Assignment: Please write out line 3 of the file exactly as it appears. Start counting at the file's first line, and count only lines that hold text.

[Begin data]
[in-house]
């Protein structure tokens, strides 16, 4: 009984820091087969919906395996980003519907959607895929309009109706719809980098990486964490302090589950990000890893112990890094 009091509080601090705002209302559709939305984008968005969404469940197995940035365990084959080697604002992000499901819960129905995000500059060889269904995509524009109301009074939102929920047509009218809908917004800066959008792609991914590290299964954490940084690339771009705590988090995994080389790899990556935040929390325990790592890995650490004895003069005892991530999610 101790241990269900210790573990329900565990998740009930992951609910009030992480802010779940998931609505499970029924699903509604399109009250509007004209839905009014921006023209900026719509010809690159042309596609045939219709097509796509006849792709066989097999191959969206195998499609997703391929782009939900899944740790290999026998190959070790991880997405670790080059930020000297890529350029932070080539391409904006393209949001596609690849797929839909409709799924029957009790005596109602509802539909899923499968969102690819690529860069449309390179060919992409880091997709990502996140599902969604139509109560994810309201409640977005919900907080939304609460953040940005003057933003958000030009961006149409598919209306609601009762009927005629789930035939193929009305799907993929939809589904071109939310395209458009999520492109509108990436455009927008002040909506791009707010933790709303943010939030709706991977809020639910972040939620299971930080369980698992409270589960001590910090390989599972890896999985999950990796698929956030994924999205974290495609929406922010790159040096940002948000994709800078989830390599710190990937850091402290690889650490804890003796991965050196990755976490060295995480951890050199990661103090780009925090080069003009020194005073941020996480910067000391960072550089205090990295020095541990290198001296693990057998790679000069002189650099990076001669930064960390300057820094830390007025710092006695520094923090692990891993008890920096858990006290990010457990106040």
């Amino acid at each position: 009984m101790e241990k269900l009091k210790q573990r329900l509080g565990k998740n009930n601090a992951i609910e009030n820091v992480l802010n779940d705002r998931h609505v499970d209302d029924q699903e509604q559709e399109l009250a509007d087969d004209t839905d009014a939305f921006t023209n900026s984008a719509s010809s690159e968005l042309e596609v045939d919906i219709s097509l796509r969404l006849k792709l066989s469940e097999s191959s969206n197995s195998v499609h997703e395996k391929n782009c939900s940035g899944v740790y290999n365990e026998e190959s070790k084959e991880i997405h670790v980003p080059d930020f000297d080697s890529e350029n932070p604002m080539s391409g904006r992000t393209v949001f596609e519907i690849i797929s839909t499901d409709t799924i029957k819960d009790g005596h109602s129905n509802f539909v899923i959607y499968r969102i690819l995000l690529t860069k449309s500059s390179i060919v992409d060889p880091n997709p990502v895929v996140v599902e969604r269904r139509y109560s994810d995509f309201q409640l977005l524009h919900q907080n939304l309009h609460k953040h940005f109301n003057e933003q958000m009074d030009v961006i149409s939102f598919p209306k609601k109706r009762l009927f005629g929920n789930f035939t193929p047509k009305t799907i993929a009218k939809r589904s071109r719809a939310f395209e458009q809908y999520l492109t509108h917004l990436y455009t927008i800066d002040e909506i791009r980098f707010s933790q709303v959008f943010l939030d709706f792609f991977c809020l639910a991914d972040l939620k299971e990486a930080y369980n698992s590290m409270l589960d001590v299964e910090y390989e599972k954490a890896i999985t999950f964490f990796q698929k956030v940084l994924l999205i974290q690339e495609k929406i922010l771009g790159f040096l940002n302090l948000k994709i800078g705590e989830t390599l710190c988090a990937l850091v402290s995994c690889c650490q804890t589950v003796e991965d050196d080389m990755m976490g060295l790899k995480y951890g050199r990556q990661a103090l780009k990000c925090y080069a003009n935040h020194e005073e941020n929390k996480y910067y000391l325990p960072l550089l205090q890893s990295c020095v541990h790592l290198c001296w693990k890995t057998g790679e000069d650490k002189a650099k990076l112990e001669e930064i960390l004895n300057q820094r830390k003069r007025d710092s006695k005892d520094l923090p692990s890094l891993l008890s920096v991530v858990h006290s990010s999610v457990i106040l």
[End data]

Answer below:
């Amino acid at each position: 009984m101790e241990k269900l009091k210790q573990r329900l509080g565990k998740n009930n601090a992951i609910e009030n820091v992480l802010n779940d705002r998931h609505v499970d209302d029924q699903e509604q559709e399109l009250a509007d087969d004209t839905d009014a939305f921006t023209n900026s984008a719509s010809s690159e968005l042309e596609v045939d919906i219709s097509l796509r969404l006849k792709l066989s469940e097999s191959s969206n197995s195998v499609h997703e395996k391929n782009c939900s940035g899944v740790y290999n365990e026998e190959s070790k084959e991880i997405h670790v980003p080059d930020f000297d080697s890529e350029n932070p604002m080539s391409g904006r992000t393209v949001f596609e519907i690849i797929s839909t499901d409709t799924i029957k819960d009790g005596h109602s129905n509802f539909v899923i959607y499968r969102i690819l995000l690529t860069k449309s500059s390179i060919v992409d060889p880091n997709p990502v895929v996140v599902e969604r269904r139509y109560s994810d995509f309201q409640l977005l524009h919900q907080n939304l309009h609460k953040h940005f109301n003057e933003q958000m009074d030009v961006i149409s939102f598919p209306k609601k109706r009762l009927f005629g929920n789930f035939t193929p047509k009305t799907i993929a009218k939809r589904s071109r719809a939310f395209e458009q809908y999520l492109t509108h917004l990436y455009t927008i800066d002040e909506i791009r980098f707010s933790q709303v959008f943010l939030d709706f792609f991977c809020l639910a991914d972040l939620k299971e990486a930080y369980n698992s590290m409270l589960d001590v299964e910090y390989e599972k954490a890896i999985t999950f964490f990796q698929k956030v940084l994924l999205i974290q690339e495609k929406i922010l771009g790159f040096l940002n302090l948000k994709i800078g705590e989830t390599l710190c988090a990937l850091v402290s995994c690889c650490q804890t589950v003796e991965d050196d080389m990755m976490g060295l790899k995480y951890g050199r990556q990661a103090l780009k990000c925090y080069a003009n935040h020194e005073e941020n929390k996480y910067y000391l325990p960072l550089l205090q890893s990295c020095v541990h790592l290198c001296w693990k890995t057998g790679e000069d650490k002189a650099k990076l112990e001669e930064i960390l004895n300057q820094r830390k003069r007025d710092s006695k005892d520094l923090p692990s890094l891993l008890s920096v991530v858990h006290s990010s999610v457990i106040l």